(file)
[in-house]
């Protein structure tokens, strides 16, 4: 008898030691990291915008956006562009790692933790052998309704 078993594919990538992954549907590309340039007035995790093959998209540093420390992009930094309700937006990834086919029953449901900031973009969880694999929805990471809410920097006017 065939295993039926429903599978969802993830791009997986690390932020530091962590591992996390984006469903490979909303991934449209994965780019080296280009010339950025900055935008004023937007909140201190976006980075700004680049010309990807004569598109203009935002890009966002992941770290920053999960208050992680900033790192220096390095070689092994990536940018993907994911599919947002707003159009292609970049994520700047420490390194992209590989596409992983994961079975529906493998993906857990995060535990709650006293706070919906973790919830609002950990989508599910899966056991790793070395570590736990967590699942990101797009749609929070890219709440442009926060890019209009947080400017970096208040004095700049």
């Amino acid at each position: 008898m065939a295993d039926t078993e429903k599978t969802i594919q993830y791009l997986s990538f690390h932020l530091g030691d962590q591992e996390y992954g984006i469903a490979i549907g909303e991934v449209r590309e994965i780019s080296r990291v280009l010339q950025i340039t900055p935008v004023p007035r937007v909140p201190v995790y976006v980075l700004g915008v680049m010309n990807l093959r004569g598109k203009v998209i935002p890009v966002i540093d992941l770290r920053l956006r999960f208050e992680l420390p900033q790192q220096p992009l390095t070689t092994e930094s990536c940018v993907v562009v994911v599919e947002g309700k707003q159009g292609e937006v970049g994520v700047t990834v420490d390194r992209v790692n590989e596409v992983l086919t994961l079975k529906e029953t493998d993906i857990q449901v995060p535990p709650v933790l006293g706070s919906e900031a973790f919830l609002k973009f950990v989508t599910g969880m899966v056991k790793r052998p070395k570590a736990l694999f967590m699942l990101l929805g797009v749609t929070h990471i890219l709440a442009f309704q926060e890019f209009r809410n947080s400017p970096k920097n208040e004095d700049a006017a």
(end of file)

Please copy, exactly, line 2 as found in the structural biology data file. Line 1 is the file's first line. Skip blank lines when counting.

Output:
């Protein structure tokens, strides 16, 4: 008898030691990291915008956006562009790692933790052998309704 078993594919990538992954549907590309340039007035995790093959998209540093420390992009930094309700937006990834086919029953449901900031973009969880694999929805990471809410920097006017 065939295993039926429903599978969802993830791009997986690390932020530091962590591992996390984006469903490979909303991934449209994965780019080296280009010339950025900055935008004023937007909140201190976006980075700004680049010309990807004569598109203009935002890009966002992941770290920053999960208050992680900033790192220096390095070689092994990536940018993907994911599919947002707003159009292609970049994520700047420490390194992209590989596409992983994961079975529906493998993906857990995060535990709650006293706070919906973790919830609002950990989508599910899966056991790793070395570590736990967590699942990101797009749609929070890219709440442009926060890019209009947080400017970096208040004095700049």